Sequencing of interest rate deregulation has been an important component of the reform process, which has imparted greater efficiency to resource allocation. The process has been gradual and predicated upon the institution of prudential regulation for the banking system, market behaviour, financial opening and, above all, the underlying macroeconomic conditions. The interest rates in the banking system have been largely deregulated except for certain specific classes; these are: savings deposit accounts, non-resident Indian (NRI) deposits, small loans up to Rs.2 lakh and export credit. The need for continuance of these prescriptions as well as those relating to priority sector lending have been flagged for wider debate in the latest annual policy of
the RBI. However, administered interest rates still prevail in small savings schemes of the Government.
Second, as regards the policy environment of public ownership, it must be recognised that the lion's share of financial intermediation was accounted for by the public sector during the pre-reform period. As part of the reforms programme, initially, there was infusion of capital by the Government in public sector banks, which was followed by expanding the capital base with equity participation by the private investors.
The share of the public sector banks in the aggregate assets of the banking sector has come down from 90 per cent in 1991 to around 75 per cent in 2004.
The share of wholly Government-owned public sector banks (i.e., where no diversification of ownership has taken place) sharply declined from about 90 per cent to 10 per cent of aggregate assets of all scheduled commercial banks during the same period. Diversification of ownership has led to greater market accountability and improved efficiency. Since the initiation of reforms, infusion of funds by the Government into the public sector banks for the purpose of recapitalisation amounted, on a cumulative basis, to less than one per cent of India's GDP, a figure much lower than that for many other countries. Even after accounting for the reduction in the Government's shareholding on account of losses set off, the current market value of the share capital of the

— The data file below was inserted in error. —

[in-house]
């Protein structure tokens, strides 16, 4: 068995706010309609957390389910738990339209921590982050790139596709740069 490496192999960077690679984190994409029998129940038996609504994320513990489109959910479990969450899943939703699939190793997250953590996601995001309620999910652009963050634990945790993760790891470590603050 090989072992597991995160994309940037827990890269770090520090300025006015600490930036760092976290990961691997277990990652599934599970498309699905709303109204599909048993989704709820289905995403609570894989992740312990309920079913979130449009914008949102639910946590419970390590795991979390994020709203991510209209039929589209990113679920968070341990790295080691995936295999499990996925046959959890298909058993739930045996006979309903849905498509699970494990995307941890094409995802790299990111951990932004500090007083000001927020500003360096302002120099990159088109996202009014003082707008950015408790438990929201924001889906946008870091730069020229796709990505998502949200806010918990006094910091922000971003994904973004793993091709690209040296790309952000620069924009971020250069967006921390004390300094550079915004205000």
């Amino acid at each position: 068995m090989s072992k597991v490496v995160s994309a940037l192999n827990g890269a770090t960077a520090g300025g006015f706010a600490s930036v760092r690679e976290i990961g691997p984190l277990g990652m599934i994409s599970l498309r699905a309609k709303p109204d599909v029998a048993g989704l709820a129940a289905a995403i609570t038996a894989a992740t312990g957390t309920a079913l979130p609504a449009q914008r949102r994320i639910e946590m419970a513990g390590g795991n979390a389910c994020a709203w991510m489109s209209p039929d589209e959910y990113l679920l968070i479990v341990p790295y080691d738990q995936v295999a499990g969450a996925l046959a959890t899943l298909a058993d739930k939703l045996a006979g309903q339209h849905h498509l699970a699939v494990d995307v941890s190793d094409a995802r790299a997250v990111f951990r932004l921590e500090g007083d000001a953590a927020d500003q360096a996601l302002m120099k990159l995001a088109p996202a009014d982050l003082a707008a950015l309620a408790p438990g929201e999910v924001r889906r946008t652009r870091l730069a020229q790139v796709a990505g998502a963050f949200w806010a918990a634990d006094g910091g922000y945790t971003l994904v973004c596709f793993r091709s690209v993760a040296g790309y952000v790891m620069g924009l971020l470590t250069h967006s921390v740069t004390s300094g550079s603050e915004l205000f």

Government in public sector banks has increased manifold and as such what was perceived to be a bail-out of public sector banks by Government seems to be turning out to be a profitable investment for the Government.
Third, one of the major objectives of banking sector reforms has been to enhance efficiency and productivity through competition. Guidelines have been laid down for establishment of new banks in the private sector and the foreign banks have been allowed more liberal entry. Since 1993, twelve new private sector banks have been set up. As already mentioned, an element of private shareholding in public sector banks has been injected by enabling a reduction in the Government shareholding in public sector banks to 51 per cent. As a major step towards enhancing competition in the banking sector, foreign direct investment in the private sector banks is now allowed up to 74 per cent, subject to conformity with the guidelines issued from time to time.